Network World - Both Visa and MasterCard Friday are acknowledging a possible data breach of a payment-card processing company network that, once an investigation is completed, could show that sensitive data from cardholders was stolen and payment fraud committed due to the break-in.
While neither Visa nor MasterCard directly named the payment processor in question, The Wall Street Journal, based on an unnamed source, is now identifying Global Payments of Atlanta, alleging the breach may only impact about 50,000 cardholders. While substantial, that would be far less than the possible 10 million speculated about by security writer Brian Krebs, the first to break the news about the data breach based on what sources told him.
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Meanwhile, industry analysts also are tapping their own reliable sources. According to Gartner analyst Avivah Litan, an expert in online payments and security, sources in the industry are telling her the data breach started with a break-in by a Dominican national into an online card payments account for a taxi and parking garage in New York City, and may be traced back to a Central American gang.
Litan says that based on her knowledge at present, the data breach started with the criminal answering online authentication questions correctly to so-called knowledge-based systems. Knowledge-based systems require answers to personal questions, such as where did you get married or what is your favorite book. If you could get into the payments system this way, you could also get to a third-party processor, she says, adding she hasn’t heard the name Global Payments mentioned.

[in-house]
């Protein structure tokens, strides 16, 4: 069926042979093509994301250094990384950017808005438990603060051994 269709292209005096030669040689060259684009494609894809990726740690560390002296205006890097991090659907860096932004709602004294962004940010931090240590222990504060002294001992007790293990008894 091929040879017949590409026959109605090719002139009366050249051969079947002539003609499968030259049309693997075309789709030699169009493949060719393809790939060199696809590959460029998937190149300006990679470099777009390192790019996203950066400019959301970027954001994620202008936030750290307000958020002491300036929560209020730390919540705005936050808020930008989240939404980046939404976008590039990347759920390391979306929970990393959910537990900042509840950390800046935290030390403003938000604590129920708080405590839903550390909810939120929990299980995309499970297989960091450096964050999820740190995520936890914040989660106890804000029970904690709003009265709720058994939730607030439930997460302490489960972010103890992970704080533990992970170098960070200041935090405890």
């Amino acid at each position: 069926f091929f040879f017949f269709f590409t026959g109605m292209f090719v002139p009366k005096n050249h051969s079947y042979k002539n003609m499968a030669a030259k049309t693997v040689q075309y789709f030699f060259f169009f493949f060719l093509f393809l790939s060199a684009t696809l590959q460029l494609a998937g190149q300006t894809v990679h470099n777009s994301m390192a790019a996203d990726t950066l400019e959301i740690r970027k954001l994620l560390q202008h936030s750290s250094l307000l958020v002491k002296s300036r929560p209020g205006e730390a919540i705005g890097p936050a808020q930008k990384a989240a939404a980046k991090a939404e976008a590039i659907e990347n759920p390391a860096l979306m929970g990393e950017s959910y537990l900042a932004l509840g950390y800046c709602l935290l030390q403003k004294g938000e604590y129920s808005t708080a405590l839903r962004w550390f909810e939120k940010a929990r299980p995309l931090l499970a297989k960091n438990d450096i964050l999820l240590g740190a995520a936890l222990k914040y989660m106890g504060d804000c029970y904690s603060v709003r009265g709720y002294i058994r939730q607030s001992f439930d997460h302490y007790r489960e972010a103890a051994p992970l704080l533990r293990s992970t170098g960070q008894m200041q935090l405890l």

In her blog, Litan writes, “Looks like the hackers took over an administrative account that was not protected sufficiently.”
If this is what the ongoing investigation reveals the circumstances to be, it could mean that knowledge-based systems will not be approved in the way they might be now by Payment Card Industry (PCI) assessors, who oversee and approve computer-based systems used to store sensitive cardholder data.
In its statement about the ongoing investigation into the supposed data breach, Visa said it “is aware of a potential data compromise incident at a third-party entity affecting card account information from all major card brands. There has been no breach of Visa systems, including its core processing network, VisaNet. Visa has provided payment-card insurers with the affected account numbers so they can take steps to protect consumers through independent fraud monitoring and, if needed, reissuing cards.”
MasterCard earlier today issued a similar statement.
Ellen Messmer is senior editor at Network World, an IDG publication and website, where she covers news and technology trends related to information security.
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